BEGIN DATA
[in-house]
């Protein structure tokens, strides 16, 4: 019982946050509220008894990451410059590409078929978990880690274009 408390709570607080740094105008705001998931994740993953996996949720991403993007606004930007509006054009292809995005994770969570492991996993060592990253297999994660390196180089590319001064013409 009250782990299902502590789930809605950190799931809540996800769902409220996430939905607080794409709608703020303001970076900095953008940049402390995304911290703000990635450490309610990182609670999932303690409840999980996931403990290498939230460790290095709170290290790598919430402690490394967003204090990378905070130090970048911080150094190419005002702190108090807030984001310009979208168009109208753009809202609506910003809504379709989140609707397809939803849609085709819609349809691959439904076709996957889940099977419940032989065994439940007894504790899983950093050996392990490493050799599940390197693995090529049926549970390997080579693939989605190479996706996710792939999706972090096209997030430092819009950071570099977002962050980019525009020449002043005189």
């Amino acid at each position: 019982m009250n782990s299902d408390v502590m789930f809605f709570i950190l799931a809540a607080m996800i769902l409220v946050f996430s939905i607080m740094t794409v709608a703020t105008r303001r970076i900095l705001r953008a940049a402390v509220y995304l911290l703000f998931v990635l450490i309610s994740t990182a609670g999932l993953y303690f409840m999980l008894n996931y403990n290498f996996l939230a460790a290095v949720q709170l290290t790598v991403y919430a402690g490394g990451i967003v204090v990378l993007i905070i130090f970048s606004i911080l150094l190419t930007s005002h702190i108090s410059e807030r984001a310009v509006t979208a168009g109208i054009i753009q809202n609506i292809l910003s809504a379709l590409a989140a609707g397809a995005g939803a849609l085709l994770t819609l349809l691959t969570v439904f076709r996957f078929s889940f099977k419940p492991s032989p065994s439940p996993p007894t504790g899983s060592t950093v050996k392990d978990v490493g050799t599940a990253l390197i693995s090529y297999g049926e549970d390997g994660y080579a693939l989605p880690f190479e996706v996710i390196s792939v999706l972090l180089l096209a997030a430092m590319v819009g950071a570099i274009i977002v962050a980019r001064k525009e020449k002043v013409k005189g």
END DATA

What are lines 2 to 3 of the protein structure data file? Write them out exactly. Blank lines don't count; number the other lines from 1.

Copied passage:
């Protein structure tokens, strides 16, 4: 019982946050509220008894990451410059590409078929978990880690274009 408390709570607080740094105008705001998931994740993953996996949720991403993007606004930007509006054009292809995005994770969570492991996993060592990253297999994660390196180089590319001064013409 009250782990299902502590789930809605950190799931809540996800769902409220996430939905607080794409709608703020303001970076900095953008940049402390995304911290703000990635450490309610990182609670999932303690409840999980996931403990290498939230460790290095709170290290790598919430402690490394967003204090990378905070130090970048911080150094190419005002702190108090807030984001310009979208168009109208753009809202609506910003809504379709989140609707397809939803849609085709819609349809691959439904076709996957889940099977419940032989065994439940007894504790899983950093050996392990490493050799599940390197693995090529049926549970390997080579693939989605190479996706996710792939999706972090096209997030430092819009950071570099977002962050980019525009020449002043005189």
């Amino acid at each position: 019982m009250n782990s299902d408390v502590m789930f809605f709570i950190l799931a809540a607080m996800i769902l409220v946050f996430s939905i607080m740094t794409v709608a703020t105008r303001r970076i900095l705001r953008a940049a402390v509220y995304l911290l703000f998931v990635l450490i309610s994740t990182a609670g999932l993953y303690f409840m999980l008894n996931y403990n290498f996996l939230a460790a290095v949720q709170l290290t790598v991403y919430a402690g490394g990451i967003v204090v990378l993007i905070i130090f970048s606004i911080l150094l190419t930007s005002h702190i108090s410059e807030r984001a310009v509006t979208a168009g109208i054009i753009q809202n609506i292809l910003s809504a379709l590409a989140a609707g397809a995005g939803a849609l085709l994770t819609l349809l691959t969570v439904f076709r996957f078929s889940f099977k419940p492991s032989p065994s439940p996993p007894t504790g899983s060592t950093v050996k392990d978990v490493g050799t599940a990253l390197i693995s090529y297999g049926e549970d390997g994660y080579a693939l989605p880690f190479e996706v996710i390196s792939v999706l972090l180089l096209a997030a430092m590319v819009g950071a570099i274009i977002v962050a980019r001064k525009e020449k002043v013409k005189g």